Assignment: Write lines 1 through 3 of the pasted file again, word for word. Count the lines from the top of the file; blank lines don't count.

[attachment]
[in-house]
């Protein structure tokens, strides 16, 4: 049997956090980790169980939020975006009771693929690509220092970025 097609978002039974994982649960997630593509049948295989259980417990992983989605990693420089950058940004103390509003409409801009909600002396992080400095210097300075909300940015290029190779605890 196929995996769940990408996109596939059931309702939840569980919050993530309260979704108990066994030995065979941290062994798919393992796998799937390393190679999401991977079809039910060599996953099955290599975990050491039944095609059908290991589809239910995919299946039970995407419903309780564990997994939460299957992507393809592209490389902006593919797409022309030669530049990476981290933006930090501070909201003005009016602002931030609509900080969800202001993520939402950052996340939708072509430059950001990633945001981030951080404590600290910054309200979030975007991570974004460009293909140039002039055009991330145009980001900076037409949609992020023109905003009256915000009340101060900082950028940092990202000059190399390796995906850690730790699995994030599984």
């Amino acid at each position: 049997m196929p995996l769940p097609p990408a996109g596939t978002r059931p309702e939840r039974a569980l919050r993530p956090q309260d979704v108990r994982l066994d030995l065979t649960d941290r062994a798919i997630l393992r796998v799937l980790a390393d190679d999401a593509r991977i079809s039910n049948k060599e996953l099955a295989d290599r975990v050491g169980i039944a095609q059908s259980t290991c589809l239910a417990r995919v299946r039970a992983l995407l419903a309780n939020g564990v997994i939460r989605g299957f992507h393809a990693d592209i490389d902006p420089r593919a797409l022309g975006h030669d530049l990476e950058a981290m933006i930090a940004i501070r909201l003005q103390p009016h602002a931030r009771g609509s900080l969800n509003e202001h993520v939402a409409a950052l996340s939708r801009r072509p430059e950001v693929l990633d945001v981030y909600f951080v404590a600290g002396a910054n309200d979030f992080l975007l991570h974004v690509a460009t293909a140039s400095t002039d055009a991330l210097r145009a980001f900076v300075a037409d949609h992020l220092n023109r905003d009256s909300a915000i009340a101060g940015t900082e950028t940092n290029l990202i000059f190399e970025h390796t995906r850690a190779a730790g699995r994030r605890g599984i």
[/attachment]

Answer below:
[in-house]
């Protein structure tokens, strides 16, 4: 049997956090980790169980939020975006009771693929690509220092970025 097609978002039974994982649960997630593509049948295989259980417990992983989605990693420089950058940004103390509003409409801009909600002396992080400095210097300075909300940015290029190779605890 196929995996769940990408996109596939059931309702939840569980919050993530309260979704108990066994030995065979941290062994798919393992796998799937390393190679999401991977079809039910060599996953099955290599975990050491039944095609059908290991589809239910995919299946039970995407419903309780564990997994939460299957992507393809592209490389902006593919797409022309030669530049990476981290933006930090501070909201003005009016602002931030609509900080969800202001993520939402950052996340939708072509430059950001990633945001981030951080404590600290910054309200979030975007991570974004460009293909140039002039055009991330145009980001900076037409949609992020023109905003009256915000009340101060900082950028940092990202000059190399390796995906850690730790699995994030599984």
């Amino acid at each position: 049997m196929p995996l769940p097609p990408a996109g596939t978002r059931p309702e939840r039974a569980l919050r993530p956090q309260d979704v108990r994982l066994d030995l065979t649960d941290r062994a798919i997630l393992r796998v799937l980790a390393d190679d999401a593509r991977i079809s039910n049948k060599e996953l099955a295989d290599r975990v050491g169980i039944a095609q059908s259980t290991c589809l239910a417990r995919v299946r039970a992983l995407l419903a309780n939020g564990v997994i939460r989605g299957f992507h393809a990693d592209i490389d902006p420089r593919a797409l022309g975006h030669d530049l990476e950058a981290m933006i930090a940004i501070r909201l003005q103390p009016h602002a931030r009771g609509s900080l969800n509003e202001h993520v939402a409409a950052l996340s939708r801009r072509p430059e950001v693929l990633d945001v981030y909600f951080v404590a600290g002396a910054n309200d979030f992080l975007l991570h974004v690509a460009t293909a140039s400095t002039d055009a991330l210097r145009a980001f900076v300075a037409d949609h992020l220092n023109r905003d009256s909300a915000i009340a101060g940015t900082e950028t940092n290029l990202i000059f190399e970025h390796t995906r850690a190779a730790g699995r994030r605890g599984i």